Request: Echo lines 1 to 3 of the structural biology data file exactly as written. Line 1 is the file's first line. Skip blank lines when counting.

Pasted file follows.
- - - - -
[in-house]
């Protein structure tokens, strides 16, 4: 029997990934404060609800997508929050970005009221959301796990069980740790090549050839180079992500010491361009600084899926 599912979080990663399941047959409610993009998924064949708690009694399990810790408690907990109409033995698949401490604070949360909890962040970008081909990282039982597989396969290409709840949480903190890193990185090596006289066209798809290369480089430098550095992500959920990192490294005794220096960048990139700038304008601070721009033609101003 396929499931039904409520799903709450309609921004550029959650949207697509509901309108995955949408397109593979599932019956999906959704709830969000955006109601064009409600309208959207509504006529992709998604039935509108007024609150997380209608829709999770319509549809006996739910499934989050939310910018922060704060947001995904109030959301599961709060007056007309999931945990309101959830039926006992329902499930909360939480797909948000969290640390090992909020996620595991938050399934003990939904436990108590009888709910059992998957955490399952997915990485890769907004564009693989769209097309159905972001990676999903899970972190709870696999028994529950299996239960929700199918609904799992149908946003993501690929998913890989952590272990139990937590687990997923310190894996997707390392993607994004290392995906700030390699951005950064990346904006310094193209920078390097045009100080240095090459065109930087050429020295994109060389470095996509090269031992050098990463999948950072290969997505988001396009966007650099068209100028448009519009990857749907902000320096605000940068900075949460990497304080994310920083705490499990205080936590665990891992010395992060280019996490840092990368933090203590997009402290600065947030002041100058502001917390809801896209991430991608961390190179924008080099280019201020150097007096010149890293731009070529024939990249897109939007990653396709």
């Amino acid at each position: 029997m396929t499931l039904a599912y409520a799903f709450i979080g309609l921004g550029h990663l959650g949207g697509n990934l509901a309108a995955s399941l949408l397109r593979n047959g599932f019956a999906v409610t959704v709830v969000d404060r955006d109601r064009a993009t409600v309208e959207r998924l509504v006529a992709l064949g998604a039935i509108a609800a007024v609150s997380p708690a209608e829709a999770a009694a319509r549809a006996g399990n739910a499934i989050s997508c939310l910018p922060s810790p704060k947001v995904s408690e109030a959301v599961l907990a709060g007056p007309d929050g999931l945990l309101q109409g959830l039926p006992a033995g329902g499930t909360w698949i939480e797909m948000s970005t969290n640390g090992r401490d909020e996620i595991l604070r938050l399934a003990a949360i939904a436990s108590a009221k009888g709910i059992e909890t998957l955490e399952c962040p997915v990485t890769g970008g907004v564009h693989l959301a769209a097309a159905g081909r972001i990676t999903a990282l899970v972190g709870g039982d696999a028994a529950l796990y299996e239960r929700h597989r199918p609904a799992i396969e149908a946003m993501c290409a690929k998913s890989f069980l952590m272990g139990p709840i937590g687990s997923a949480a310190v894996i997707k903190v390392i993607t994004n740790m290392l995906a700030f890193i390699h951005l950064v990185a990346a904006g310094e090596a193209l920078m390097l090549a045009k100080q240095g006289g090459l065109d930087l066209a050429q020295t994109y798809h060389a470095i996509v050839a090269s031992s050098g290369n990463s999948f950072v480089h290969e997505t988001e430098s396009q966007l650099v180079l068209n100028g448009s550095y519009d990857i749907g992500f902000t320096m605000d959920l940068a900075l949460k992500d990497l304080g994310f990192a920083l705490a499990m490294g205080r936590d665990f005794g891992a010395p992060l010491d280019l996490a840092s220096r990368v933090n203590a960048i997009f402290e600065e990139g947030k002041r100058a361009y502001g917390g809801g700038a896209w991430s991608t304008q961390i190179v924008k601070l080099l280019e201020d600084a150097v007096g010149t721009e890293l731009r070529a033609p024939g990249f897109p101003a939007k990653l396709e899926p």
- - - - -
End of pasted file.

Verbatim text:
[in-house]
């Protein structure tokens, strides 16, 4: 029997990934404060609800997508929050970005009221959301796990069980740790090549050839180079992500010491361009600084899926 599912979080990663399941047959409610993009998924064949708690009694399990810790408690907990109409033995698949401490604070949360909890962040970008081909990282039982597989396969290409709840949480903190890193990185090596006289066209798809290369480089430098550095992500959920990192490294005794220096960048990139700038304008601070721009033609101003 396929499931039904409520799903709450309609921004550029959650949207697509509901309108995955949408397109593979599932019956999906959704709830969000955006109601064009409600309208959207509504006529992709998604039935509108007024609150997380209608829709999770319509549809006996739910499934989050939310910018922060704060947001995904109030959301599961709060007056007309999931945990309101959830039926006992329902499930909360939480797909948000969290640390090992909020996620595991938050399934003990939904436990108590009888709910059992998957955490399952997915990485890769907004564009693989769209097309159905972001990676999903899970972190709870696999028994529950299996239960929700199918609904799992149908946003993501690929998913890989952590272990139990937590687990997923310190894996997707390392993607994004290392995906700030390699951005950064990346904006310094193209920078390097045009100080240095090459065109930087050429020295994109060389470095996509090269031992050098990463999948950072290969997505988001396009966007650099068209100028448009519009990857749907902000320096605000940068900075949460990497304080994310920083705490499990205080936590665990891992010395992060280019996490840092990368933090203590997009402290600065947030002041100058502001917390809801896209991430991608961390190179924008080099280019201020150097007096010149890293731009070529024939990249897109939007990653396709």
């Amino acid at each position: 029997m396929t499931l039904a599912y409520a799903f709450i979080g309609l921004g550029h990663l959650g949207g697509n990934l509901a309108a995955s399941l949408l397109r593979n047959g599932f019956a999906v409610t959704v709830v969000d404060r955006d109601r064009a993009t409600v309208e959207r998924l509504v006529a992709l064949g998604a039935i509108a609800a007024v609150s997380p708690a209608e829709a999770a009694a319509r549809a006996g399990n739910a499934i989050s997508c939310l910018p922060s810790p704060k947001v995904s408690e109030a959301v599961l907990a709060g007056p007309d929050g999931l945990l309101q109409g959830l039926p006992a033995g329902g499930t909360w698949i939480e797909m948000s970005t969290n640390g090992r401490d909020e996620i595991l604070r938050l399934a003990a949360i939904a436990s108590a009221k009888g709910i059992e909890t998957l955490e399952c962040p997915v990485t890769g970008g907004v564009h693989l959301a769209a097309a159905g081909r972001i990676t999903a990282l899970v972190g709870g039982d696999a028994a529950l796990y299996e239960r929700h597989r199918p609904a799992i396969e149908a946003m993501c290409a690929k998913s890989f069980l952590m272990g139990p709840i937590g687990s997923a949480a310190v894996i997707k903190v390392i993607t994004n740790m290392l995906a700030f890193i390699h951005l950064v990185a990346a904006g310094e090596a193209l920078m390097l090549a045009k100080q240095g006289g090459l065109d930087l066209a050429q020295t994109y798809h060389a470095i996509v050839a090269s031992s050098g290369n990463s999948f950072v480089h290969e997505t988001e430098s396009q966007l650099v180079l068209n100028g448009s550095y519009d990857i749907g992500f902000t320096m605000d959920l940068a900075l949460k992500d990497l304080g994310f990192a920083l705490a499990m490294g205080r936590d665990f005794g891992a010395p992060l010491d280019l996490a840092s220096r990368v933090n203590a960048i997009f402290e600065e990139g947030k002041r100058a361009y502001g917390g809801g700038a896209w991430s991608t304008q961390i190179v924008k601070l080099l280019e201020d600084a150097v007096g010149t721009e890293l731009r070529a033609p024939g990249f897109p101003a939007k990653l396709e899926p």